One of the reasons we are fans of Apple is that an implicit proposition of being a customer is that our computing life will be simpler, less vexing, and more productive. With iTunes, however, that promise is broken in part.
We know that iTunes is a money machine for Apple. Accordingly, development resources are going to be applied first to the maintenance and improvement of its ability to secure the revenue stream. Unfortunately, when it comes to the hard work of making iTunes a blissful and reliable application, efforts have been lacking. The area of focus here is the iTunes broken link.
It's not the cause of the issue, but a broken link is related to the fact that iTunes keeps a database, in XML format, of your iTunes library. (Actually, it also creates a binary version for faster access, but will revert to the .xml file if necessary.) It contains all kinds of useful metadata, such as song rating, lyrics, cover art and play count -- plus a pointer to the actual song. You'll see this file in your iTunes directory: "iTunes Music Library.xml."
Separate from the database itself is the actual library of songs. That's in a directory called iTunes Music, and that directory can be moved -- so long as you tell iTunes where you put it. Say, an external drive. You do this in iTunes -> Preferences -> Advanced -> iTunes Media Folder Location. See the link above for other housekeeping details.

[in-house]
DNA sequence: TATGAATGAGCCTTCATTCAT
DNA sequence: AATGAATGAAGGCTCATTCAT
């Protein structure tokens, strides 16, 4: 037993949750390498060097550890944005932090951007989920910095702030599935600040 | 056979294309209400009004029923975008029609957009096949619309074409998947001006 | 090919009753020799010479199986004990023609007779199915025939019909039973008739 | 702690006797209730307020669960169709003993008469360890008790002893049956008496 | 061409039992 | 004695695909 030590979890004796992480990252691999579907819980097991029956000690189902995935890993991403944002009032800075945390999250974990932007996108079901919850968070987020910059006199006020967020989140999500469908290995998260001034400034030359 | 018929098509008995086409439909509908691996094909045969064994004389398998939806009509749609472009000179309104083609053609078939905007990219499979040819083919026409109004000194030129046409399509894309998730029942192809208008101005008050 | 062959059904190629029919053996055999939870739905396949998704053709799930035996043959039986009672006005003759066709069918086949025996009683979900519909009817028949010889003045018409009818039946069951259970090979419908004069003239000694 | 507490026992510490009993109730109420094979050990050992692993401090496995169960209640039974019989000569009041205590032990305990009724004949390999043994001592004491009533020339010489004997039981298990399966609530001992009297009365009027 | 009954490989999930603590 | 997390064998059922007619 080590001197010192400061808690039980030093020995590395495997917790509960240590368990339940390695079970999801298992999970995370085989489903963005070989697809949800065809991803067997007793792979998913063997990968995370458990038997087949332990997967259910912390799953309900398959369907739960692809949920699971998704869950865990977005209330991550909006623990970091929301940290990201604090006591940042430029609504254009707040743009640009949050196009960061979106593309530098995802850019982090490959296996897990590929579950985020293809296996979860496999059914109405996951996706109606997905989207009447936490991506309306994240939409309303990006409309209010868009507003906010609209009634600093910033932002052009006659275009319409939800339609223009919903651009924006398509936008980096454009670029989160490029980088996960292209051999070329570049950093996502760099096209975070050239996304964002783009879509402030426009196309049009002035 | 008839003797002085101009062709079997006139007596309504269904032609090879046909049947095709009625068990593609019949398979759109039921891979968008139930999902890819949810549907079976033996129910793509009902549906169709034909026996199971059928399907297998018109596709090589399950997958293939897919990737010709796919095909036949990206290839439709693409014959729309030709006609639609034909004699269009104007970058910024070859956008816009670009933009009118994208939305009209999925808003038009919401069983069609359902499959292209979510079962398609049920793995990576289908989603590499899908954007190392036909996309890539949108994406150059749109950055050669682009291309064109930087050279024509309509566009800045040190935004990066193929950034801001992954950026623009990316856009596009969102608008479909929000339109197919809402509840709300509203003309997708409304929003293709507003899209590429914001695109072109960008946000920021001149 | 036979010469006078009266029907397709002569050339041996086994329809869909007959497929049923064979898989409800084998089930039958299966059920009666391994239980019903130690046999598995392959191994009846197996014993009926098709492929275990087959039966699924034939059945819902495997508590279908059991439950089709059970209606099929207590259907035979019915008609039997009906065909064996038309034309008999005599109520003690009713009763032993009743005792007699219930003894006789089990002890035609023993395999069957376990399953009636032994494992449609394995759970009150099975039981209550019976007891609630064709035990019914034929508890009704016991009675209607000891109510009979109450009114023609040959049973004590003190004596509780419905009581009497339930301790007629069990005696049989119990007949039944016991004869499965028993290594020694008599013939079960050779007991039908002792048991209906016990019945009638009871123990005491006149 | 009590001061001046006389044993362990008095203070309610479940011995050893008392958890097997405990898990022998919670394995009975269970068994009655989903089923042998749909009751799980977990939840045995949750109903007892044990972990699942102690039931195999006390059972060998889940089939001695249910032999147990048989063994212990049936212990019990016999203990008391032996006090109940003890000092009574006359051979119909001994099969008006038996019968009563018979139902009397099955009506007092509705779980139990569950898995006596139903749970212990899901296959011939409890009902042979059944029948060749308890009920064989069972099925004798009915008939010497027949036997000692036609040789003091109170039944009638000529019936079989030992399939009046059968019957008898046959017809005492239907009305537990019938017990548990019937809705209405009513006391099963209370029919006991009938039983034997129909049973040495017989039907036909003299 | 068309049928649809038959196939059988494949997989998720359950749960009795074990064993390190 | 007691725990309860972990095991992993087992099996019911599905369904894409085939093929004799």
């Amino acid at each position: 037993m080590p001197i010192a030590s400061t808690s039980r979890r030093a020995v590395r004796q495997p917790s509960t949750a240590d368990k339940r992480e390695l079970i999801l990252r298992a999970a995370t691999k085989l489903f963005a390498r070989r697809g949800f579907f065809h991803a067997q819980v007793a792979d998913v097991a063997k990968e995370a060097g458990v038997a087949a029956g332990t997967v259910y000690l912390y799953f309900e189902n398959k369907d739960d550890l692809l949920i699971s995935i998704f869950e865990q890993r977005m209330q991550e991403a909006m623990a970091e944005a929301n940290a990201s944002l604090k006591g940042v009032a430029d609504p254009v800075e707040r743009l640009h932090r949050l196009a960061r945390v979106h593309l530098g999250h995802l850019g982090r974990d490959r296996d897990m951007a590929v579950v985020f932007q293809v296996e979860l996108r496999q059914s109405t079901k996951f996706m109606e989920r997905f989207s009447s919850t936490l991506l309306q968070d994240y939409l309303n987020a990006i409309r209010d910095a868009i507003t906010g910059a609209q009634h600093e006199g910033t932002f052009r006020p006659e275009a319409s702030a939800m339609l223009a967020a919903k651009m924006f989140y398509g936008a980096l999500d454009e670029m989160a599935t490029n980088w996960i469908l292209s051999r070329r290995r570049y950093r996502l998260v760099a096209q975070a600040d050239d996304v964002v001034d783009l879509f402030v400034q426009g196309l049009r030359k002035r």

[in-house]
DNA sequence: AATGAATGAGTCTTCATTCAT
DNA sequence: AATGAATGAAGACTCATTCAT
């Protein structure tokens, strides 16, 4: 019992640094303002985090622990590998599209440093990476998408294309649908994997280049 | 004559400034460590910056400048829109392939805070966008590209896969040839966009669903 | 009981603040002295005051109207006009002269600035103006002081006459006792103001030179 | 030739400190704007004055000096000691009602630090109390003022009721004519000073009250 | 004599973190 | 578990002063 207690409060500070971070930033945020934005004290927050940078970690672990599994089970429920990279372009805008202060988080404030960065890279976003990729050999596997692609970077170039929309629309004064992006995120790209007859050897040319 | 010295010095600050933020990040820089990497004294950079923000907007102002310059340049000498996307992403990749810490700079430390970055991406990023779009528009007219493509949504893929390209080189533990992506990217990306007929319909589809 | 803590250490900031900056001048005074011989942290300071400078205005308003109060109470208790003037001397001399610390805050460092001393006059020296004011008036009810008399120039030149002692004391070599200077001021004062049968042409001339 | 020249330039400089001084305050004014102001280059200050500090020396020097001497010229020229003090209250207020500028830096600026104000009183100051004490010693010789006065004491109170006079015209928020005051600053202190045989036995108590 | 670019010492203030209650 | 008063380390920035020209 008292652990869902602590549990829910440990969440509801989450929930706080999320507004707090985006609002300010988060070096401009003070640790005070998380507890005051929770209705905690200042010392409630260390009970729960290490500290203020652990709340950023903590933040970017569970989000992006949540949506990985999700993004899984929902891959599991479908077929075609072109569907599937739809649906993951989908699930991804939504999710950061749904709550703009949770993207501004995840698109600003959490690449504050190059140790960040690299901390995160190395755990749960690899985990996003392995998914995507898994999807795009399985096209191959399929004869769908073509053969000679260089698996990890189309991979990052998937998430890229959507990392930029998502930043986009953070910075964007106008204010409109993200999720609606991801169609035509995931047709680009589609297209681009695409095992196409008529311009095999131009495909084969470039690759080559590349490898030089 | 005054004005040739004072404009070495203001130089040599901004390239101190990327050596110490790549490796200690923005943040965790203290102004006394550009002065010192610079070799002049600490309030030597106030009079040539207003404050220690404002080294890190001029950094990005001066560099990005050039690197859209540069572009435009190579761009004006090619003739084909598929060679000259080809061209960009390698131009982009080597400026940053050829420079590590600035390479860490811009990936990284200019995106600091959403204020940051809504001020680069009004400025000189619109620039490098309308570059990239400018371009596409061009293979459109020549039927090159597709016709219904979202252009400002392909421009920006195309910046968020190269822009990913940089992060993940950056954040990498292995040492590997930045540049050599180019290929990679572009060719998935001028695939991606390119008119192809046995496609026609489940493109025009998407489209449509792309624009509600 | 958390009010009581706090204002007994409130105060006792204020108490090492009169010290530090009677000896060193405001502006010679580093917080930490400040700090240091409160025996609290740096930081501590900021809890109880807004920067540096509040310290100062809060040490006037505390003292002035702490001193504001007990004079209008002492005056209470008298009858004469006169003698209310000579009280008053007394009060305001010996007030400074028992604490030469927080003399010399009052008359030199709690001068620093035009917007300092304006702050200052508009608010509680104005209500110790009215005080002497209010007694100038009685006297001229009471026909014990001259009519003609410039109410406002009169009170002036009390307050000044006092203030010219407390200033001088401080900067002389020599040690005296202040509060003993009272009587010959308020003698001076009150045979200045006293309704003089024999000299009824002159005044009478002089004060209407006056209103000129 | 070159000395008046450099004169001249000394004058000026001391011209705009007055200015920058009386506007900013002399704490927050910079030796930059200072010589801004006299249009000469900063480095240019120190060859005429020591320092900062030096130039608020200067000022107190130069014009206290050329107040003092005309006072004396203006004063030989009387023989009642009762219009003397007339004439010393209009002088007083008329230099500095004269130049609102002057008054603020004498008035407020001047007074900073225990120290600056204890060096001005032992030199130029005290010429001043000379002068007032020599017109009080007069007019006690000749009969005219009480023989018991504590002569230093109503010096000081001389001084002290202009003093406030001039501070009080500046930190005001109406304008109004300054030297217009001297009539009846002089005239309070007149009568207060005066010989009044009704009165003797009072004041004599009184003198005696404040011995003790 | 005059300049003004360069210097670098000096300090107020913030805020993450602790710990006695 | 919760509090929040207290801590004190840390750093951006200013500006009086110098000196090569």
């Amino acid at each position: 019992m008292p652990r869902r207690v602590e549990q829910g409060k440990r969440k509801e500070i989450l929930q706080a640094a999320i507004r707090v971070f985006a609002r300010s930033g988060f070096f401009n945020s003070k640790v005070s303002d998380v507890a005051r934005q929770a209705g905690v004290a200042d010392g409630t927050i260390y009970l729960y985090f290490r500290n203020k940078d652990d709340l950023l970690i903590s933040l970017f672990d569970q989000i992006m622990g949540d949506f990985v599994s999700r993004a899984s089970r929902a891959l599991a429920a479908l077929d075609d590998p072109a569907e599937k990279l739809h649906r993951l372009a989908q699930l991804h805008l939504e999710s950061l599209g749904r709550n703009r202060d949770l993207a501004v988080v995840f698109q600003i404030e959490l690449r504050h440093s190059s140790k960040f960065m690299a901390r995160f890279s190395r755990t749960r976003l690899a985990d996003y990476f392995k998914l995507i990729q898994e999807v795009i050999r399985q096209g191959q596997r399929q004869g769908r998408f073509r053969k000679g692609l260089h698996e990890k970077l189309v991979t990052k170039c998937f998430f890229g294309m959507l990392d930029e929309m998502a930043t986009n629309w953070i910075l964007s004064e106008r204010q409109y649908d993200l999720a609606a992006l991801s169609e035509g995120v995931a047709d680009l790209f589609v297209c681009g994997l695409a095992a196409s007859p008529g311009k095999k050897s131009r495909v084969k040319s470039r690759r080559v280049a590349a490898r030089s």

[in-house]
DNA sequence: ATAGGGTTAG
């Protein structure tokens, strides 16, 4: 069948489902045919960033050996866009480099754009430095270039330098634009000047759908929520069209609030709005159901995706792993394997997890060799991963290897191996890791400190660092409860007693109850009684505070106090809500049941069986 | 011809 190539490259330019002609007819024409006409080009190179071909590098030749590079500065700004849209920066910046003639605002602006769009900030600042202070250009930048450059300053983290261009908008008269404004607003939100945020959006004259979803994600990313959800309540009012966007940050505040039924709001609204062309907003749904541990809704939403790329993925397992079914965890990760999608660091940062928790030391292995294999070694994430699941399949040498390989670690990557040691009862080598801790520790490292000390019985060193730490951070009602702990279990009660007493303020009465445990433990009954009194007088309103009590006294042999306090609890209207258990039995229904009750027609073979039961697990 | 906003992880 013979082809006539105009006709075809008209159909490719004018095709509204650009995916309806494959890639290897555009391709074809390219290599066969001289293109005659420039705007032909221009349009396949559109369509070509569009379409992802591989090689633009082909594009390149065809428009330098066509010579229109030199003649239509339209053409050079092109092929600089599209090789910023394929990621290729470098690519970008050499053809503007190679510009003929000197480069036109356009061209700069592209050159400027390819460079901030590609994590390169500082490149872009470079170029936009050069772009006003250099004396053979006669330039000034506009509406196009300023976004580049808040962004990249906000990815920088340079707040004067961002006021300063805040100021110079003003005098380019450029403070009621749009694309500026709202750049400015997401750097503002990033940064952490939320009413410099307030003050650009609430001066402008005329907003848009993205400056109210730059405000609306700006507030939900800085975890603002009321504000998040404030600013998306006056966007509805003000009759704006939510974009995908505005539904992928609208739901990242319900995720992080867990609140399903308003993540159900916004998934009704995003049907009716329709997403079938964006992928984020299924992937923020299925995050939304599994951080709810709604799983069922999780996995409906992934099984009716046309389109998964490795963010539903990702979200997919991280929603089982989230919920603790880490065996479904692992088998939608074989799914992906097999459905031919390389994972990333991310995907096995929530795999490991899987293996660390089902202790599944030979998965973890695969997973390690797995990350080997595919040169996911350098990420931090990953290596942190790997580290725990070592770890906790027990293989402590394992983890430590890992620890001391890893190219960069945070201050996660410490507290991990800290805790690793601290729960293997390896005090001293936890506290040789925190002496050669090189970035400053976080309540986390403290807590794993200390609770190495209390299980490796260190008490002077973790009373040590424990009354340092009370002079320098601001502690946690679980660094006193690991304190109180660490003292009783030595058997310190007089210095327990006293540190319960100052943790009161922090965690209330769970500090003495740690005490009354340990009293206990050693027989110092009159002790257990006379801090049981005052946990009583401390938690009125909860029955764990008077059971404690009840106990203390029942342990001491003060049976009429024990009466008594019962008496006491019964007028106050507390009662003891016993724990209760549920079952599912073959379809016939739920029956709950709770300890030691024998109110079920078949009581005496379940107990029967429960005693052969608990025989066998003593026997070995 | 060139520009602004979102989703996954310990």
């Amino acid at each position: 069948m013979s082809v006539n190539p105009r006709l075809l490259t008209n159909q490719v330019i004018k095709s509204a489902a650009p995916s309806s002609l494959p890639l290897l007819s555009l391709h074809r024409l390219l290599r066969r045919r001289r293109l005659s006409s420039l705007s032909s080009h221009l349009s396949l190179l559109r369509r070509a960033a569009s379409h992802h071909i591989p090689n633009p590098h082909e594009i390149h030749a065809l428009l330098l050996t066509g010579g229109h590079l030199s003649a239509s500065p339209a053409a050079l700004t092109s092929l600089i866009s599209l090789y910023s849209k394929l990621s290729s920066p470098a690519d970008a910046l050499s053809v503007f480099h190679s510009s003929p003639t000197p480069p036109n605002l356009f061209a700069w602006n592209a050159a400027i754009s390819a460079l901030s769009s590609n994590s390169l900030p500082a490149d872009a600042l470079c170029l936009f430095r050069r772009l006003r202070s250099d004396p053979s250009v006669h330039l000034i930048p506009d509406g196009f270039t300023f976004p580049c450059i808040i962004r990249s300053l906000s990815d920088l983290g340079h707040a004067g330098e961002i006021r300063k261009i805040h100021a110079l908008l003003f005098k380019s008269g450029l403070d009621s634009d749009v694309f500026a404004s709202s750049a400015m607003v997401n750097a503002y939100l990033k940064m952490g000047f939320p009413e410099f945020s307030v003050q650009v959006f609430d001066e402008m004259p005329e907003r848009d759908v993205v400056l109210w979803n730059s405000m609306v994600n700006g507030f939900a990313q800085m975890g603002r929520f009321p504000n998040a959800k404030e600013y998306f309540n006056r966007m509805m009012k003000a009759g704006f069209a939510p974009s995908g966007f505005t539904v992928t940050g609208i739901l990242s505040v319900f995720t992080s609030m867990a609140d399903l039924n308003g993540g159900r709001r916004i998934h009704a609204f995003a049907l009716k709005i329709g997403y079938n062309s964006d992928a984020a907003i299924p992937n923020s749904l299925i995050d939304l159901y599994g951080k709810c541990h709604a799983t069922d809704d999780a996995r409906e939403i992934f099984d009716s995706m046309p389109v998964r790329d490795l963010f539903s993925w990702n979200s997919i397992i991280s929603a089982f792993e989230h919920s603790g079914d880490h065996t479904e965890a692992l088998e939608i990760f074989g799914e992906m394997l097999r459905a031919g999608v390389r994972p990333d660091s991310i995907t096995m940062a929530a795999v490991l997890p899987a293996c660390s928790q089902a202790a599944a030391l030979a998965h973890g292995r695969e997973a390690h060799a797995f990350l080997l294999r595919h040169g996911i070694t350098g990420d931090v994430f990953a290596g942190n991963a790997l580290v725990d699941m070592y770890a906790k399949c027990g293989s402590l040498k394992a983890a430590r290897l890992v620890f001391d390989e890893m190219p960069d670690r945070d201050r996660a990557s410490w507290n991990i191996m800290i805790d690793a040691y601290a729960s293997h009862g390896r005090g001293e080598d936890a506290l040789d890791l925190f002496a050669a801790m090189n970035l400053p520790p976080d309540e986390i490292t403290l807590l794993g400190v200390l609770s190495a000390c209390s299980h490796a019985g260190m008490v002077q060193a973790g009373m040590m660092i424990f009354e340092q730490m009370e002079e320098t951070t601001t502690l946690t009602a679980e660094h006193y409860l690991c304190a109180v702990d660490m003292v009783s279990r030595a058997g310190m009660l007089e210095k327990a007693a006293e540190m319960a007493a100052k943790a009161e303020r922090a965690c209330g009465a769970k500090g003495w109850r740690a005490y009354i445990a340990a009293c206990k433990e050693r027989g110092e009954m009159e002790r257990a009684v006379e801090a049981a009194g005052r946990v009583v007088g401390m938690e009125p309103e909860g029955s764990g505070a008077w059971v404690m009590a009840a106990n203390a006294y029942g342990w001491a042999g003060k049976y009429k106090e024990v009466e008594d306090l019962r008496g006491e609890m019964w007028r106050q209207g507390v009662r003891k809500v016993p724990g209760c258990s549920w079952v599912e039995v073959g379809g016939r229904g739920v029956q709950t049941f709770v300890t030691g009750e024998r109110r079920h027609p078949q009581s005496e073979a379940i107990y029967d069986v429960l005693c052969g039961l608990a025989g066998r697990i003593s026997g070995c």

This schema, in principle, should work fine, but the opportunities for both unexpected user actions, difficult Time Machine file recoveries, and lack of iTunes software robustness can lead to a situation where the iTunes database no longer knows where the actual song is -- even though it's easy enough for the user to find it with a simple Finder search. The broken link is indicated with an exclamation mark, like this:
Apple's first line of defense against this is an almost DOS-like, pathetic avoiding of responsibility by iTunes engineers. When you double click a song that has a broken link, iTunes invites you to go look for it, manually, with a File dialog box. That's not the user experience Apple is famous for.
The cop-out leads to File dialog...
If you have a few of these, they're easy to fix. If you have a hundred or more, the process can become tedious. Right away, you'll find yourself looking for an iTunes menu item that can do the tedious work for you. In principle it would look like this:
File-> Fix Broken Links -? Please specify the the location of the iTunes Library -Code -> Finds all the songs w/ broken links and mends the link. -? Asks for confirmation if in doubt.
If there's any doubt, the function can throw up both the metadata and the path information to confirm the association. Such a function is missing in iTunes and remains an arrogant testament to the notion that Nothing Can Go Wrong. (Or Apple engineers didn't have the time to write the code. Or the product manager doesn't want to admit that there's a problem that requires attention.)